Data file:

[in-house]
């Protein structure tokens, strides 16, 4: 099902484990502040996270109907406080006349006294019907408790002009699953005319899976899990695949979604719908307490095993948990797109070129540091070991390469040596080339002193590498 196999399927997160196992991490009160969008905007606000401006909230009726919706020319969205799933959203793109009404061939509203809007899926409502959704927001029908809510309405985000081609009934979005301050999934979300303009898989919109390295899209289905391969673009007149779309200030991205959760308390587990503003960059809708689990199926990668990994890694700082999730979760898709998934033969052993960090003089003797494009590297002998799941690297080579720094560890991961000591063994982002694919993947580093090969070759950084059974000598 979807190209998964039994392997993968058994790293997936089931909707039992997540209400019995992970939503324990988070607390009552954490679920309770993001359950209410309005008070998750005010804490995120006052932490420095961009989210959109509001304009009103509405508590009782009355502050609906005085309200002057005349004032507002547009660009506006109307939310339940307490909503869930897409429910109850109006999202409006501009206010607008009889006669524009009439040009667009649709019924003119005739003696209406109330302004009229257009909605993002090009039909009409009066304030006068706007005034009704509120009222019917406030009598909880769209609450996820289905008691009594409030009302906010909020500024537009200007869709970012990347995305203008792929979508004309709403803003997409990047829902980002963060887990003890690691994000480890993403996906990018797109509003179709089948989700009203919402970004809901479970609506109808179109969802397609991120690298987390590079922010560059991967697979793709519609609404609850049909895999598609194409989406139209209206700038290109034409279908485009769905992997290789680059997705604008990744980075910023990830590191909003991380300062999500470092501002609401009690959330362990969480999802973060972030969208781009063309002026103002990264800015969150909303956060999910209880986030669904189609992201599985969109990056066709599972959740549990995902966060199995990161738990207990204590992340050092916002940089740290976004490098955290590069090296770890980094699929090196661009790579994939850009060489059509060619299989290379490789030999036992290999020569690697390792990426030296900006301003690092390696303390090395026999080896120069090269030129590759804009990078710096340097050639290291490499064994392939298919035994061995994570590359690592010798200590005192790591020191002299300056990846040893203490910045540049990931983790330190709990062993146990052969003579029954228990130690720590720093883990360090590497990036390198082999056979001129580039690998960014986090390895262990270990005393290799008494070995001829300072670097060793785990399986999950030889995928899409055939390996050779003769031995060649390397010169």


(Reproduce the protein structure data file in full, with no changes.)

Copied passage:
[in-house]
């Protein structure tokens, strides 16, 4: 099902484990502040996270109907406080006349006294019907408790002009699953005319899976899990695949979604719908307490095993948990797109070129540091070991390469040596080339002193590498 196999399927997160196992991490009160969008905007606000401006909230009726919706020319969205799933959203793109009404061939509203809007899926409502959704927001029908809510309405985000081609009934979005301050999934979300303009898989919109390295899209289905391969673009007149779309200030991205959760308390587990503003960059809708689990199926990668990994890694700082999730979760898709998934033969052993960090003089003797494009590297002998799941690297080579720094560890991961000591063994982002694919993947580093090969070759950084059974000598 979807190209998964039994392997993968058994790293997936089931909707039992997540209400019995992970939503324990988070607390009552954490679920309770993001359950209410309005008070998750005010804490995120006052932490420095961009989210959109509001304009009103509405508590009782009355502050609906005085309200002057005349004032507002547009660009506006109307939310339940307490909503869930897409429910109850109006999202409006501009206010607008009889006669524009009439040009667009649709019924003119005739003696209406109330302004009229257009909605993002090009039909009409009066304030006068706007005034009704509120009222019917406030009598909880769209609450996820289905008691009594409030009302906010909020500024537009200007869709970012990347995305203008792929979508004309709403803003997409990047829902980002963060887990003890690691994000480890993403996906990018797109509003179709089948989700009203919402970004809901479970609506109808179109969802397609991120690298987390590079922010560059991967697979793709519609609404609850049909895999598609194409989406139209209206700038290109034409279908485009769905992997290789680059997705604008990744980075910023990830590191909003991380300062999500470092501002609401009690959330362990969480999802973060972030969208781009063309002026103002990264800015969150909303956060999910209880986030669904189609992201599985969109990056066709599972959740549990995902966060199995990161738990207990204590992340050092916002940089740290976004490098955290590069090296770890980094699929090196661009790579994939850009060489059509060619299989290379490789030999036992290999020569690697390792990426030296900006301003690092390696303390090395026999080896120069090269030129590759804009990078710096340097050639290291490499064994392939298919035994061995994570590359690592010798200590005192790591020191002299300056990846040893203490910045540049990931983790330190709990062993146990052969003579029954228990130690720590720093883990360090590497990036390198082999056979001129580039690998960014986090390895262990270990005393290799008494070995001829300072670097060793785990399986999950030889995928899409055939390996050779003769031995060649390397010169």